NASCAR driver Austin Dillon, who survived a horrific crash after his car went sailing into the protective fence at the Daytona Speedway Monday morning, said "the safety equipment did it's job."
"I'm feeling pretty good this morning actually for what we went through," Dillon said on NBC's "Today" show Tuesday. "It was a heck of a crash and the safety equipment did it's job and I'm here today."
Spectators and fellow drivers feared for Dillon's safety after his Chevy sailed upside down and careened into a fence before being slammed by two oncoming cars -- all at speeds estimated to be between 190 and 198 mph. Daytona President Joie Chitwood said 13 fans were attended to in the grandstands after the last-lap accident.
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"You see a wreck like that and you shouldn't be talking to a person as early as you guys are talking to me today," Dillon told "Today's" Matt Lauer. He added that the safety measures implemented by NASCAR are among the reasons why he emerged from his mangled car with only a bruised tailbone and forearm.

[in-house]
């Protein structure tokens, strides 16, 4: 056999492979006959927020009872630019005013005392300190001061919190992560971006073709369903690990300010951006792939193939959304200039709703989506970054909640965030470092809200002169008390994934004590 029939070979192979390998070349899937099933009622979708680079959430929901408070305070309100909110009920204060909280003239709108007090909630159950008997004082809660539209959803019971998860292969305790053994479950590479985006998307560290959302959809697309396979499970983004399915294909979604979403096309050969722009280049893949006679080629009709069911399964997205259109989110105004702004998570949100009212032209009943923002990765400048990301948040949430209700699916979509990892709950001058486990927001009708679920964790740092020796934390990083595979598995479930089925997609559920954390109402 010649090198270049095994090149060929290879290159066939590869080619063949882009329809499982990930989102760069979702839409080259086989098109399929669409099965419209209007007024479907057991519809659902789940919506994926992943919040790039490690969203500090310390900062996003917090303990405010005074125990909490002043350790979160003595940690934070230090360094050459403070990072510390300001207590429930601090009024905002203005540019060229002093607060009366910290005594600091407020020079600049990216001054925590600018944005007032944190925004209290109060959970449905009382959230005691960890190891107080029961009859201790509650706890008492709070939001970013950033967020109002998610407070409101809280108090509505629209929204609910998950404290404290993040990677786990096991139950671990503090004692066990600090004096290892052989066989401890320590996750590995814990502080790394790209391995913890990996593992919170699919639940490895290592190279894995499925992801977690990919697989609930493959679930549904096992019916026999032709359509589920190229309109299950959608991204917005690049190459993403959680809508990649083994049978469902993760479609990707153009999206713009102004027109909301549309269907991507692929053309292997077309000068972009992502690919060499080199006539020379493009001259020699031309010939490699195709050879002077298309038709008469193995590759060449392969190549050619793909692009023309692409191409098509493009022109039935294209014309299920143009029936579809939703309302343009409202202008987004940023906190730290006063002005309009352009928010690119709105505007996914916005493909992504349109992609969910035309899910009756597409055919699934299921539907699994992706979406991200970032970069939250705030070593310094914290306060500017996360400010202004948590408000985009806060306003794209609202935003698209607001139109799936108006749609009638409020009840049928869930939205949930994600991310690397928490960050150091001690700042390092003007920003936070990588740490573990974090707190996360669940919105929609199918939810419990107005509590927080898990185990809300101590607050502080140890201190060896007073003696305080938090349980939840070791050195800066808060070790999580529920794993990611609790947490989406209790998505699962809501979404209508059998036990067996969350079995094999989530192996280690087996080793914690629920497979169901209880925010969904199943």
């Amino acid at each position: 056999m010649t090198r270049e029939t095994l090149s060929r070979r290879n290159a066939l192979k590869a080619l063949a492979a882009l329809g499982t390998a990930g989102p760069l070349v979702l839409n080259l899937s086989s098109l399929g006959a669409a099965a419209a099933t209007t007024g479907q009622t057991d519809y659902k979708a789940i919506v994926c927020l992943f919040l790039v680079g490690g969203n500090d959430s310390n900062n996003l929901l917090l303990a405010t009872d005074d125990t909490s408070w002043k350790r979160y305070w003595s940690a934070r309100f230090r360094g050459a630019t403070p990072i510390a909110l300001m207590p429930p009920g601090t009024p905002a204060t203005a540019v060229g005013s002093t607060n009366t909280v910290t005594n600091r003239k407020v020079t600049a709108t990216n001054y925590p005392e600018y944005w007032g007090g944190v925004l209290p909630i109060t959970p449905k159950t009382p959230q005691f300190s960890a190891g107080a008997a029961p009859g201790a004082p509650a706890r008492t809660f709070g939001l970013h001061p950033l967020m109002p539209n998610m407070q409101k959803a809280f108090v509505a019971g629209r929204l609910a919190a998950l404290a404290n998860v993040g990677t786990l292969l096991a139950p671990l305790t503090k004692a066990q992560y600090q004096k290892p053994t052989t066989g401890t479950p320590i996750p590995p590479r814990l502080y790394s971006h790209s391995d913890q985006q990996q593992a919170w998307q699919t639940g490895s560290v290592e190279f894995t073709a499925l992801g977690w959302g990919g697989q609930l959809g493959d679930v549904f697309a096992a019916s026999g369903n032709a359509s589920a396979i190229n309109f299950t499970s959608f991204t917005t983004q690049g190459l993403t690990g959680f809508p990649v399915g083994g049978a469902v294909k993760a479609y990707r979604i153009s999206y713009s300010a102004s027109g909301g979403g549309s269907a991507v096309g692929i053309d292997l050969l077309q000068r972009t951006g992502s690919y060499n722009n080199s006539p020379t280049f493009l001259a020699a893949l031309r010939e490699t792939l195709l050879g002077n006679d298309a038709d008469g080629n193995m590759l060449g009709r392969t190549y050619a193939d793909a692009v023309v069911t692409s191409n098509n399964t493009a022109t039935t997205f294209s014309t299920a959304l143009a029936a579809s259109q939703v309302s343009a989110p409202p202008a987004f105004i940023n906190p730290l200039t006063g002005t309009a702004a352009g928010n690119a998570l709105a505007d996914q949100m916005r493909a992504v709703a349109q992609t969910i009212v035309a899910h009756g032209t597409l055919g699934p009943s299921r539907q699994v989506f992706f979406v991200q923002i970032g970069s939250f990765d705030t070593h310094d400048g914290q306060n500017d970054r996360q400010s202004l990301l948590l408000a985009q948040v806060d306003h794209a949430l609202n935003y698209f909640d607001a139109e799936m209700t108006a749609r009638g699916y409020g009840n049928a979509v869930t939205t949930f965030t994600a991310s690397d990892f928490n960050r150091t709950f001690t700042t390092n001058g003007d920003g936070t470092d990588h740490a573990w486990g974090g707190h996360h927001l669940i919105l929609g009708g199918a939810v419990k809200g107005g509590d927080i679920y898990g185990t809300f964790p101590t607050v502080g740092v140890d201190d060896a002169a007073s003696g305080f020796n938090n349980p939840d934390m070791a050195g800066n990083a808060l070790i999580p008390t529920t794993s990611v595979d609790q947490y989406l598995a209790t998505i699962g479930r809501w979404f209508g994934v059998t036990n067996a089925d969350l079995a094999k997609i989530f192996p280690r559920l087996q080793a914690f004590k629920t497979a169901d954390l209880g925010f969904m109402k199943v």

Dillon also addressed concerns many have over the safety of restrictor plate racing in which drivers race tightly bunched together at speeds of nearly 200 mph.
"I think for this type of racing we could probably bring the speed down a little bit and get the same style of racing that we want to see out there for the fans. Obviously we don't want cars getting in the air. So, we'll work hard to do that," Dillon said.
Meanwhile, Dillon said he is "just a little sore," but ready to get back in the hot seat this weekend at the Kentucky Speedway.
"We signed up for this as drivers," said Dillon about the risks of his sport, particularly during restrictor plate races. "It's a part of our race and we go to Talladega and Daytona twice a year."